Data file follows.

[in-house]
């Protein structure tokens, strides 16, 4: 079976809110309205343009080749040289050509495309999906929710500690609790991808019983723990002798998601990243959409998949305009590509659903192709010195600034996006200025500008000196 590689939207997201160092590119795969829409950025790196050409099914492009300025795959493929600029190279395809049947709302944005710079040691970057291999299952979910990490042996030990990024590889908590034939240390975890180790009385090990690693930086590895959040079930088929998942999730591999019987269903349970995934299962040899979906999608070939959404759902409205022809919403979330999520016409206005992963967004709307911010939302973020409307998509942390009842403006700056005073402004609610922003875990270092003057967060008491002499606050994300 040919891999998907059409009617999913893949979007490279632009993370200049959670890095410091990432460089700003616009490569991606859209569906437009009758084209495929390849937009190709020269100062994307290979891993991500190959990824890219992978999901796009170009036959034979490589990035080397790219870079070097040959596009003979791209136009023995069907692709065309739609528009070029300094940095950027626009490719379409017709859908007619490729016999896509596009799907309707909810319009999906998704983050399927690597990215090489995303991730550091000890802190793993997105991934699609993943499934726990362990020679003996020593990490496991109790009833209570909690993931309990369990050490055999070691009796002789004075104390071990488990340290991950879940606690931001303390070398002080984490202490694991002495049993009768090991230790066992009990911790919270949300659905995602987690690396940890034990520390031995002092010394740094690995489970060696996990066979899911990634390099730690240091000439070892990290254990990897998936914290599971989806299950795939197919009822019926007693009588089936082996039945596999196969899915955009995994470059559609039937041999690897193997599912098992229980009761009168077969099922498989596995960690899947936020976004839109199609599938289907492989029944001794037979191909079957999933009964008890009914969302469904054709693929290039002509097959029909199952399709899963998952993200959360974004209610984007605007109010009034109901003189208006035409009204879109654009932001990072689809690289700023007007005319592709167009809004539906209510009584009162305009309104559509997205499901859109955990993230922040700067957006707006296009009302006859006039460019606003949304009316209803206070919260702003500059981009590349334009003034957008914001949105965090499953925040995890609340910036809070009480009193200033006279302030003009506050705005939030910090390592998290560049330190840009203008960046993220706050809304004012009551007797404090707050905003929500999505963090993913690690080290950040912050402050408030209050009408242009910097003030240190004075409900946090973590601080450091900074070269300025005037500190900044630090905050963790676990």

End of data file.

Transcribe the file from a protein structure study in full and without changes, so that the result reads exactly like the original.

[in-house]
């Protein structure tokens, strides 16, 4: 079976809110309205343009080749040289050509495309999906929710500690609790991808019983723990002798998601990243959409998949305009590509659903192709010195600034996006200025500008000196 590689939207997201160092590119795969829409950025790196050409099914492009300025795959493929600029190279395809049947709302944005710079040691970057291999299952979910990490042996030990990024590889908590034939240390975890180790009385090990690693930086590895959040079930088929998942999730591999019987269903349970995934299962040899979906999608070939959404759902409205022809919403979330999520016409206005992963967004709307911010939302973020409307998509942390009842403006700056005073402004609610922003875990270092003057967060008491002499606050994300 040919891999998907059409009617999913893949979007490279632009993370200049959670890095410091990432460089700003616009490569991606859209569906437009009758084209495929390849937009190709020269100062994307290979891993991500190959990824890219992978999901796009170009036959034979490589990035080397790219870079070097040959596009003979791209136009023995069907692709065309739609528009070029300094940095950027626009490719379409017709859908007619490729016999896509596009799907309707909810319009999906998704983050399927690597990215090489995303991730550091000890802190793993997105991934699609993943499934726990362990020679003996020593990490496991109790009833209570909690993931309990369990050490055999070691009796002789004075104390071990488990340290991950879940606690931001303390070398002080984490202490694991002495049993009768090991230790066992009990911790919270949300659905995602987690690396940890034990520390031995002092010394740094690995489970060696996990066979899911990634390099730690240091000439070892990290254990990897998936914290599971989806299950795939197919009822019926007693009588089936082996039945596999196969899915955009995994470059559609039937041999690897193997599912098992229980009761009168077969099922498989596995960690899947936020976004839109199609599938289907492989029944001794037979191909079957999933009964008890009914969302469904054709693929290039002509097959029909199952399709899963998952993200959360974004209610984007605007109010009034109901003189208006035409009204879109654009932001990072689809690289700023007007005319592709167009809004539906209510009584009162305009309104559509997205499901859109955990993230922040700067957006707006296009009302006859006039460019606003949304009316209803206070919260702003500059981009590349334009003034957008914001949105965090499953925040995890609340910036809070009480009193200033006279302030003009506050705005939030910090390592998290560049330190840009203008960046993220706050809304004012009551007797404090707050905003929500999505963090993913690690080290950040912050402050408030209050009408242009910097003030240190004075409900946090973590601080450091900074070269300025005037500190900044630090905050963790676990």